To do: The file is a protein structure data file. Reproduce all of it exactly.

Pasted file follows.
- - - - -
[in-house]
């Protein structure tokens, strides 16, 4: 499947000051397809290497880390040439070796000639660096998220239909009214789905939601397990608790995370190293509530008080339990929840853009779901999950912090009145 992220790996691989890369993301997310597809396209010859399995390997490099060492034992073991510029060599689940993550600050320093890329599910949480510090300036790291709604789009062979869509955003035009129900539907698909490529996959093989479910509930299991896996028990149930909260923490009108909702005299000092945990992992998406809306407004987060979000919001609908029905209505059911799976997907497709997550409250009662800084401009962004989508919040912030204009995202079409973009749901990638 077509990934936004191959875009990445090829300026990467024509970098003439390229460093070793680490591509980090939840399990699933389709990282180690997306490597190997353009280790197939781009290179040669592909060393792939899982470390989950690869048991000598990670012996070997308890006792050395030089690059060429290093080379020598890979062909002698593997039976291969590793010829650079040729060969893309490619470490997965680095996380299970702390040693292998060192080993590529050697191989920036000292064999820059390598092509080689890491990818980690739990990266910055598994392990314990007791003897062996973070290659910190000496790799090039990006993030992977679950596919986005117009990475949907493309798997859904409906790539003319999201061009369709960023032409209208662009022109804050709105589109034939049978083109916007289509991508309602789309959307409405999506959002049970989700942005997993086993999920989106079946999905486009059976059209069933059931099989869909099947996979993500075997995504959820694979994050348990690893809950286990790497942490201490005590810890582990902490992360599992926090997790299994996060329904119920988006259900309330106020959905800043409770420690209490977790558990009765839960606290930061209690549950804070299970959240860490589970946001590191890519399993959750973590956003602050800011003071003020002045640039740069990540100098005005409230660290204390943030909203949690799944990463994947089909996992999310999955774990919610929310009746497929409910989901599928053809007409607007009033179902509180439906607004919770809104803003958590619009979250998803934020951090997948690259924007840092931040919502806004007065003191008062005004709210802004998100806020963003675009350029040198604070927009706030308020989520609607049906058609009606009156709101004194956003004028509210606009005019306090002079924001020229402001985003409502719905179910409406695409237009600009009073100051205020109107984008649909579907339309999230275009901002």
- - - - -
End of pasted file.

[in-house]
């Protein structure tokens, strides 16, 4: 499947000051397809290497880390040439070796000639660096998220239909009214789905939601397990608790995370190293509530008080339990929840853009779901999950912090009145 992220790996691989890369993301997310597809396209010859399995390997490099060492034992073991510029060599689940993550600050320093890329599910949480510090300036790291709604789009062979869509955003035009129900539907698909490529996959093989479910509930299991896996028990149930909260923490009108909702005299000092945990992992998406809306407004987060979000919001609908029905209505059911799976997907497709997550409250009662800084401009962004989508919040912030204009995202079409973009749901990638 077509990934936004191959875009990445090829300026990467024509970098003439390229460093070793680490591509980090939840399990699933389709990282180690997306490597190997353009280790197939781009290179040669592909060393792939899982470390989950690869048991000598990670012996070997308890006792050395030089690059060429290093080379020598890979062909002698593997039976291969590793010829650079040729060969893309490619470490997965680095996380299970702390040693292998060192080993590529050697191989920036000292064999820059390598092509080689890491990818980690739990990266910055598994392990314990007791003897062996973070290659910190000496790799090039990006993030992977679950596919986005117009990475949907493309798997859904409906790539003319999201061009369709960023032409209208662009022109804050709105589109034939049978083109916007289509991508309602789309959307409405999506959002049970989700942005997993086993999920989106079946999905486009059976059209069933059931099989869909099947996979993500075997995504959820694979994050348990690893809950286990790497942490201490005590810890582990902490992360599992926090997790299994996060329904119920988006259900309330106020959905800043409770420690209490977790558990009765839960606290930061209690549950804070299970959240860490589970946001590191890519399993959750973590956003602050800011003071003020002045640039740069990540100098005005409230660290204390943030909203949690799944990463994947089909996992999310999955774990919610929310009746497929409910989901599928053809007409607007009033179902509180439906607004919770809104803003958590619009979250998803934020951090997948690259924007840092931040919502806004007065003191008062005004709210802004998100806020963003675009350029040198604070927009706030308020989520609607049906058609009606009156709101004194956003004028509210606009005019306090002079924001020229402001985003409502719905179910409406695409237009600009009073100051205020109107984008649909579907339309999230275009901002």